Photograph by Joe Mac Hudspeth, Jr. ·


The Need for Doe Harvest in Mississippi

From the Winter 2008 issue

By Bronson Strickland and Steve Demarais, Mississippi State University
Lann Wilf, Mississippi Department of Wildlife, Fisheries and Parks

The quote “All good things must come to an end…,” applies to many situations in life, like your favorite team’s winning record and your summer vacation. Another application of this quote is with deer population management. The capacity to grow and expand was critical for recovery of deer populations during the restocking efforts of 30 to 50 years ago. A few deer relocated to a new area and protected from hunting were able to rebound and saturate the forests. Unfortunately, all good things must come to an end. Now, in many areas there’s an overabundance of deer.

The tremendous capacity for deer population growth was first documented in the 1930s. A research population was established within a deer enclosure with 4 adult females and 2 adult males. Within 5 years, this population had grown to an amazing total of 133 deer. At this growth rate, the population was more than doubling itself every other year. Using this same growth rate, a doe and buck could multiply to 25 deer in 5 years, 300 deer in 10 years, and an astounding 45,000 deer in 20 years (Figure 1)! Obviously, this growth rate could not be maintained due to a limitation of physical resources, including food and space. By monitoring the deer population for many years, the researchers observed what is now termed density-dependent population growth. That is, the population growth rate declines as population size or density increases beyond optimum conditions.

Figure 1.

As deer populations grow, increased foraging pressure reduces the quantity and quality of forage resources over time. Habitat quality declines, which is followed by a decline in health of the deer. Decreased herd health is evidenced by decreased fawning rates and body weight and higher mortality of fawns and older deer. These effects were documented in one population that was protected from hunting and allowed to grow to the absolute limits of the habitat. Deer were so small that many people suspected the population was somehow genetically different than surrounding deer herds. Wildlife managers were eventually given permission to allow regulated hunting and the subsequent changes in deer quality were remarkable. After 5 years of significant harvest, biologists documented a 96% and 75% increase in body weight of yearling and 2-year-old bucks, respectively. Also, antler beam diameter increased 93% and 35% for yearling and 2-year-old bucks, respectively. Genetics were not the problem with this deer herd, food limitation due to extreme deer numbers was the problem.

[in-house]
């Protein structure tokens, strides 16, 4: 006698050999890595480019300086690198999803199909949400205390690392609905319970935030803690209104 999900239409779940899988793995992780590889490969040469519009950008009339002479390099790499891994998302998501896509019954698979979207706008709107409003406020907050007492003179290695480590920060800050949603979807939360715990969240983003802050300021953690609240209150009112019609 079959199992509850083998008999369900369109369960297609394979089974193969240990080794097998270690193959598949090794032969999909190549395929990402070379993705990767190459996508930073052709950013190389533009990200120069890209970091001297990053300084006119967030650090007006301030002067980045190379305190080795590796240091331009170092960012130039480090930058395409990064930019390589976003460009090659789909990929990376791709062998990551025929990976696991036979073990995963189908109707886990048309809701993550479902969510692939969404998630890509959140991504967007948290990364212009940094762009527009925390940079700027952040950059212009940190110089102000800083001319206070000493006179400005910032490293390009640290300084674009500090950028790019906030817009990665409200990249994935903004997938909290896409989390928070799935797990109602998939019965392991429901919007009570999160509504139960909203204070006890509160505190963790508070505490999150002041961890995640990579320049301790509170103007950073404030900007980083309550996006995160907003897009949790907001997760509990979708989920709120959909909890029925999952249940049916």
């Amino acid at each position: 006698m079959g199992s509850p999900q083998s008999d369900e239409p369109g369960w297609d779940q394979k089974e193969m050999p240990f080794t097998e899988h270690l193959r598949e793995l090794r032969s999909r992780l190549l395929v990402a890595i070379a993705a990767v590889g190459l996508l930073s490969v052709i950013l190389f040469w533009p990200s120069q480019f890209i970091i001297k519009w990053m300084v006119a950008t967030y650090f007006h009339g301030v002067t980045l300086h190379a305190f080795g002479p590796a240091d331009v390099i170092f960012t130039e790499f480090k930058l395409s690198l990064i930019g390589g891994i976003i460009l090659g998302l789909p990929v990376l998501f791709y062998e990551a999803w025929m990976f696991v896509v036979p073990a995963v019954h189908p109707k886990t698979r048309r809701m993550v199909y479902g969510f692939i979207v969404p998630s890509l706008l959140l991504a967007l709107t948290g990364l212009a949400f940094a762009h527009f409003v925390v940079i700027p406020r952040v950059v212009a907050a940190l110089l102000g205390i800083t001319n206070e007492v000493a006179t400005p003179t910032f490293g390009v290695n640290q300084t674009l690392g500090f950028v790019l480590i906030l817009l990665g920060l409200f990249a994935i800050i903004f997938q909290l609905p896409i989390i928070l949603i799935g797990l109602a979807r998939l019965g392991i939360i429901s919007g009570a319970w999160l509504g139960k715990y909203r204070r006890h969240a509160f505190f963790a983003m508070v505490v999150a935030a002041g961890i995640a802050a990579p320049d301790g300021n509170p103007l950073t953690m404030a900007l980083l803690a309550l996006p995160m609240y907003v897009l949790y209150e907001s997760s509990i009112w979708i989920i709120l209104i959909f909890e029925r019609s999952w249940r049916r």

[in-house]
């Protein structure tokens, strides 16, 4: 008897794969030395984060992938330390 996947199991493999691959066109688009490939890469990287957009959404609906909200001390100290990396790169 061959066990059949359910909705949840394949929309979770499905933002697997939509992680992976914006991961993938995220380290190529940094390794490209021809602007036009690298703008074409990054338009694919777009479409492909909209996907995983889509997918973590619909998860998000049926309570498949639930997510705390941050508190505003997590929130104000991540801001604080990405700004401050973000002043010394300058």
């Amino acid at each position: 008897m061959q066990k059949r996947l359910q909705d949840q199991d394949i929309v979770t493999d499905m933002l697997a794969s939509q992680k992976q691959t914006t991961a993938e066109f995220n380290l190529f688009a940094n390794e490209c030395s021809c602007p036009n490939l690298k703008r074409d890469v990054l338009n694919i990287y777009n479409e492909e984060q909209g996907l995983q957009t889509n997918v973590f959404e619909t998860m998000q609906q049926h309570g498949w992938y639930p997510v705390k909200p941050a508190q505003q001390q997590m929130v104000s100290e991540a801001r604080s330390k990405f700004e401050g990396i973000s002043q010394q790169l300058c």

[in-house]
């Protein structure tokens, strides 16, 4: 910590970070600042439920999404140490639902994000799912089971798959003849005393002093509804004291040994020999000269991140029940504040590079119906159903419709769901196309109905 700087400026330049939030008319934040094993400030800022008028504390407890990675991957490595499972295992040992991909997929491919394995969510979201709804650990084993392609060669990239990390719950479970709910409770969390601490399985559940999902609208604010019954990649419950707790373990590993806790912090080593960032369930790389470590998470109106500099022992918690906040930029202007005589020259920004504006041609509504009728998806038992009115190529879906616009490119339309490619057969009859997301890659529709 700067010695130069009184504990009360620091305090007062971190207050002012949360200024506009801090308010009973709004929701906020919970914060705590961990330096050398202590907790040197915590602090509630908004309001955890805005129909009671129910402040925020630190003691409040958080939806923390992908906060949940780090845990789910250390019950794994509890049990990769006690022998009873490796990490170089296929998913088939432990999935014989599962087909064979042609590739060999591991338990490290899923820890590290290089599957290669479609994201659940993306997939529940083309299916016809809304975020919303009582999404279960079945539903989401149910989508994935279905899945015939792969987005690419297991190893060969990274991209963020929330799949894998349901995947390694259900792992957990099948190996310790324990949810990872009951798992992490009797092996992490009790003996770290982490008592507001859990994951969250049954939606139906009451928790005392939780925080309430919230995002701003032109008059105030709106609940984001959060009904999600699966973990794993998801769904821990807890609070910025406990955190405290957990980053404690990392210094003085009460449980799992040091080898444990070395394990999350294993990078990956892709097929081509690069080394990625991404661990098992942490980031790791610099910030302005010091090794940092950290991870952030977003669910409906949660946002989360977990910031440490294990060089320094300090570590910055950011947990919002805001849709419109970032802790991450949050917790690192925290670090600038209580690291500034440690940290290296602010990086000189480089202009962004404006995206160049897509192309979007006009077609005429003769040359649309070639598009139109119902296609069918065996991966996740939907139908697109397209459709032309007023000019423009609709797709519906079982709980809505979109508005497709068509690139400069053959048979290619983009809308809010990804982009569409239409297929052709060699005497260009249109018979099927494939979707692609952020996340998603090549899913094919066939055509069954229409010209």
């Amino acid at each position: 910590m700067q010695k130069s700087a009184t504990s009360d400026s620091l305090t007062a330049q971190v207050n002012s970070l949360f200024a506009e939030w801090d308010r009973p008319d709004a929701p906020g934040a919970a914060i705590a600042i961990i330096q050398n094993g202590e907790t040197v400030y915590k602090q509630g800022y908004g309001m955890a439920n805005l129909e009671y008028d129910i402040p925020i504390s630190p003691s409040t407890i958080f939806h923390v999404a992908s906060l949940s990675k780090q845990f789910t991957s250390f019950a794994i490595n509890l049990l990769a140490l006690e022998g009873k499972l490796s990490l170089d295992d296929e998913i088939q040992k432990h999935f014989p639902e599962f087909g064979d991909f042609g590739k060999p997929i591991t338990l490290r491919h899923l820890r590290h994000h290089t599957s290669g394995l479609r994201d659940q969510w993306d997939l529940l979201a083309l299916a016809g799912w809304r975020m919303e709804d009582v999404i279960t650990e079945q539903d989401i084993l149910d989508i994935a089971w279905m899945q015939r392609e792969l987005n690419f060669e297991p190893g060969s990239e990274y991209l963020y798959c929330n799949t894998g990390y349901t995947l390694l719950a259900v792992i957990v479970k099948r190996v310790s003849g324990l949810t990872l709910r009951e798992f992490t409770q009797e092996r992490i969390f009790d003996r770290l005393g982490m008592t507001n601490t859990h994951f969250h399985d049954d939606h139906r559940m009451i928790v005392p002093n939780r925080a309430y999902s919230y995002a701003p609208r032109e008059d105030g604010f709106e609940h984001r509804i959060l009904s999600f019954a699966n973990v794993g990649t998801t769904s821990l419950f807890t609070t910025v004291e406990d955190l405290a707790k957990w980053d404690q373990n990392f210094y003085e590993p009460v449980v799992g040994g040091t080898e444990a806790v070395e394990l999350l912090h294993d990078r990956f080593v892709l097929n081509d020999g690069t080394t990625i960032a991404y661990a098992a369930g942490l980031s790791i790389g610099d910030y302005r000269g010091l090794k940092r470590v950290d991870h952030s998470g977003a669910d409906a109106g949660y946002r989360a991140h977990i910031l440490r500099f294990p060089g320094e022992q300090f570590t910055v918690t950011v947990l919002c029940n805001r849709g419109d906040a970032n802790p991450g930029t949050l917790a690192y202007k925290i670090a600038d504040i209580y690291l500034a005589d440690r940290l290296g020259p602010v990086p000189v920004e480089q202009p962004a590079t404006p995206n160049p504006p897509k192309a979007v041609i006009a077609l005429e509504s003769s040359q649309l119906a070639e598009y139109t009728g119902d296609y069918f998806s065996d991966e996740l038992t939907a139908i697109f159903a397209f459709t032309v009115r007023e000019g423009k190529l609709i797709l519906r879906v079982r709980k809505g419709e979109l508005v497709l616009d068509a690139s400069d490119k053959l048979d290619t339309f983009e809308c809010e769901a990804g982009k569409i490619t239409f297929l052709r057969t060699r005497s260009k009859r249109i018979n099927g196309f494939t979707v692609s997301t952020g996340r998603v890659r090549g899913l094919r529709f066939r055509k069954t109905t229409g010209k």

Harvest is Necessary

Clearly, deer must be harvested to keep their populations under control. But how many deer should we harvest? Well, that depends on several factors. First, you must determine what your objectives are – do you want many low-quality deer, or do you want fewer high-quality deer (unfortunately, you can’t have both). Second, inherent habitat quality affects how many deer the habitat can support. In lower-quality habitats deer numbers must remain lower to achieve high-quality animals (in terms of antler and body size). Lastly, it depends on how many fawns are killed by predators, a relatively new problem in the southeastern U.S. We’ll now expand on each of these factors.

Mississippi State University and the Department of Wildlife, Fisheries and Parks have demonstrated how deer density influences animal quality, and one of the best examples is from the Mississippi Delta. Implementing a heavy doe harvest caused yearling buck body weights to increase 33% and yearling buck main beam lengths increased over 200%! Antler and body growth were limited due to a shortage in food supply caused by an overabundance of deer. Simply decreasing the deer herd through regulated hunting allowed the natural vegetation to respond and animal quality responded soon thereafter.